CURWOOD: Tell me about the response from some of the environmental and citizens rights groups about the government taking this information off the web sites.
SAMUELSOHN: I think they've been trying to document it as much as they can. There's a right to know group called Working Group on Community Right to Know. There's also OMB Watch; they've been documenting and trying to keep a running list of what information has come down. It seems like it's changed a couple of times since September 11th. I was talking to someone yesterday from OMB Watch who said they hadn't yet contacted anybody on the Hill to make their case known. I guess there are people that they expect – lawmakers who are traditionally environmentally friendly – who will probably speak out when the time is right. But they’re concerned that there won't be a line that will have been clearly drawn in terms of what information can come down. And we could get to the point where there's pretty much nothing on the internet that would be of benefit to a democracy.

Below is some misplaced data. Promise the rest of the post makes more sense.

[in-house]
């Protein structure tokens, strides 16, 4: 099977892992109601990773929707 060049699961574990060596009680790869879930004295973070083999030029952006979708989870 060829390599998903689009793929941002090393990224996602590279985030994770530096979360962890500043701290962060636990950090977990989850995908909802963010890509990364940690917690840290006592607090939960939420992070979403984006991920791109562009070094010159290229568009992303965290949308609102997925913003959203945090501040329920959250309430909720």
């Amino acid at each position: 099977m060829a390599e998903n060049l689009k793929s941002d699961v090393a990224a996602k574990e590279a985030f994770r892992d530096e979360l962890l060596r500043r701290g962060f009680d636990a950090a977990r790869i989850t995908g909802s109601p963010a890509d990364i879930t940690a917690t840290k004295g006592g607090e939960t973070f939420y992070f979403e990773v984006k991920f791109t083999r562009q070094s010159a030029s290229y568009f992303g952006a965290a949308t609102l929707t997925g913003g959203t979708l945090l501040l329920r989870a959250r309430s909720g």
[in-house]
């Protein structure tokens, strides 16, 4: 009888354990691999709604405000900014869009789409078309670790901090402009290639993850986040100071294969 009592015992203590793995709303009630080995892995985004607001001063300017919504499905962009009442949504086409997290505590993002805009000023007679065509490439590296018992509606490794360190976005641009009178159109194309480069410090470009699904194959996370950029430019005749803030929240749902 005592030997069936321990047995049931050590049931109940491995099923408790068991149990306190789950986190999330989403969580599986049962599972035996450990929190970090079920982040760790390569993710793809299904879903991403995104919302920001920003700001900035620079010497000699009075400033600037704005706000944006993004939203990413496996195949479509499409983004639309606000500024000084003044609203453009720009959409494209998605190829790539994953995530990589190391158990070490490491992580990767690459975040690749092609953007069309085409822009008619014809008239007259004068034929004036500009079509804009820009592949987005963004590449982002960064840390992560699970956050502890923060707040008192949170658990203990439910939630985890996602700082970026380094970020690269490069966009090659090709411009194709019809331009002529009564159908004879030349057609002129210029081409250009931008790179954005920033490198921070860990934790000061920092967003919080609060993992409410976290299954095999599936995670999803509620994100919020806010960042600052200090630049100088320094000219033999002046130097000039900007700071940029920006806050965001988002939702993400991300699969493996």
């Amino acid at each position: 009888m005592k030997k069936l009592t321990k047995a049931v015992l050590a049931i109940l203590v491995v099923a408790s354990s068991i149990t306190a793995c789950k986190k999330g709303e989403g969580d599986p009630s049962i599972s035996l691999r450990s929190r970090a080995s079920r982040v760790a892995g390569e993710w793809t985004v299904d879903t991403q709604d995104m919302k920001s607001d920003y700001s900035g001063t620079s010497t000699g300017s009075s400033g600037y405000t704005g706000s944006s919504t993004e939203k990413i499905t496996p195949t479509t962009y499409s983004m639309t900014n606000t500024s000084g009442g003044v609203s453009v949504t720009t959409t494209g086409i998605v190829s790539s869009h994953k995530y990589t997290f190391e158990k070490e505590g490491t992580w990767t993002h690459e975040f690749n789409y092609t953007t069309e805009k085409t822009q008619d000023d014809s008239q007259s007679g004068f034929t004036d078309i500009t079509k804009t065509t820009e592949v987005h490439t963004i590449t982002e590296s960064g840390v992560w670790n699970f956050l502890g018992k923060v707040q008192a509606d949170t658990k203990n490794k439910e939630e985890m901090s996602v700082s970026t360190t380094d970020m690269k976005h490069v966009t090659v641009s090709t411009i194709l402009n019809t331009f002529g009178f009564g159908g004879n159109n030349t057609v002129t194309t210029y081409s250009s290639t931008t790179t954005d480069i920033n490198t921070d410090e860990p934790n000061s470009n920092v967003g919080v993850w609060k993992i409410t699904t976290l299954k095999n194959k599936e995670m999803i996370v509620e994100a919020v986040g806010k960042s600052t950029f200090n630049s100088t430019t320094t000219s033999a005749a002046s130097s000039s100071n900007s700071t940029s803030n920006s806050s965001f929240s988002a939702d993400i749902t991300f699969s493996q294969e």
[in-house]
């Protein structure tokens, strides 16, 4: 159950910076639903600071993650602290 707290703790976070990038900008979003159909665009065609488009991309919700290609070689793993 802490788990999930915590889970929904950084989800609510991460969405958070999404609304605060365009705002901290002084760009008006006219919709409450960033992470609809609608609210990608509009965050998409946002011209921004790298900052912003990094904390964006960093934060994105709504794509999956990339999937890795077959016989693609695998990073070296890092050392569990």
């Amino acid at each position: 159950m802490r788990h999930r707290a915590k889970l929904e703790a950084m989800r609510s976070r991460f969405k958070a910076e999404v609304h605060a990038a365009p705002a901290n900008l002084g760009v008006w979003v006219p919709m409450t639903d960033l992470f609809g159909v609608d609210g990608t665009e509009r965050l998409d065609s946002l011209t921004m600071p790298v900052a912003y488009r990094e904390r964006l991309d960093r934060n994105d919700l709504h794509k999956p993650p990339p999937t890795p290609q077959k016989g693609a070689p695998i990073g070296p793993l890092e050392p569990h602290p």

CURWOOD: Darren Samuelsohn is a reporter with the environmental news service Greenwire, in Washington. Thanks for taking this time with us.
SAMUELSOHN: Thank you.